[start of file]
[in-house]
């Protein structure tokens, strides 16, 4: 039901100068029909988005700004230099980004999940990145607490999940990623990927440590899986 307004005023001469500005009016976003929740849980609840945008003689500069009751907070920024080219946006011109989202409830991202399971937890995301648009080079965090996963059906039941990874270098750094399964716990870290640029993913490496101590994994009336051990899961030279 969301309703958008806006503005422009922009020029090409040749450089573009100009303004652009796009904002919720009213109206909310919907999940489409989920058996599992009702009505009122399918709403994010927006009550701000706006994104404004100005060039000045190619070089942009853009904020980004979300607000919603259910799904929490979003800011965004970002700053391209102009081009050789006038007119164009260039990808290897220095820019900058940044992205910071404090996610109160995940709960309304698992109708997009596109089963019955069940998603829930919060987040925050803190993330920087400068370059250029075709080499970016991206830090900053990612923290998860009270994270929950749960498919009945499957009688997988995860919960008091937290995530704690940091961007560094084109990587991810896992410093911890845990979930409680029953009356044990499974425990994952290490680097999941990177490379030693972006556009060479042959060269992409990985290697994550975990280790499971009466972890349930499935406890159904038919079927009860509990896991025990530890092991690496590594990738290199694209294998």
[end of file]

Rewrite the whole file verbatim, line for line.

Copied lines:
[in-house]
């Protein structure tokens, strides 16, 4: 039901100068029909988005700004230099980004999940990145607490999940990623990927440590899986 307004005023001469500005009016976003929740849980609840945008003689500069009751907070920024080219946006011109989202409830991202399971937890995301648009080079965090996963059906039941990874270098750094399964716990870290640029993913490496101590994994009336051990899961030279 969301309703958008806006503005422009922009020029090409040749450089573009100009303004652009796009904002919720009213109206909310919907999940489409989920058996599992009702009505009122399918709403994010927006009550701000706006994104404004100005060039000045190619070089942009853009904020980004979300607000919603259910799904929490979003800011965004970002700053391209102009081009050789006038007119164009260039990808290897220095820019900058940044992205910071404090996610109160995940709960309304698992109708997009596109089963019955069940998603829930919060987040925050803190993330920087400068370059250029075709080499970016991206830090900053990612923290998860009270994270929950749960498919009945499957009688997988995860919960008091937290995530704690940091961007560094084109990587991810896992410093911890845990979930409680029953009356044990499974425990994952290490680097999941990177490379030693972006556009060479042959060269992409990985290697994550975990280790499971009466972890349930499935406890159904038919079927009860509990896991025990530890092991690496590594990738290199694209294998």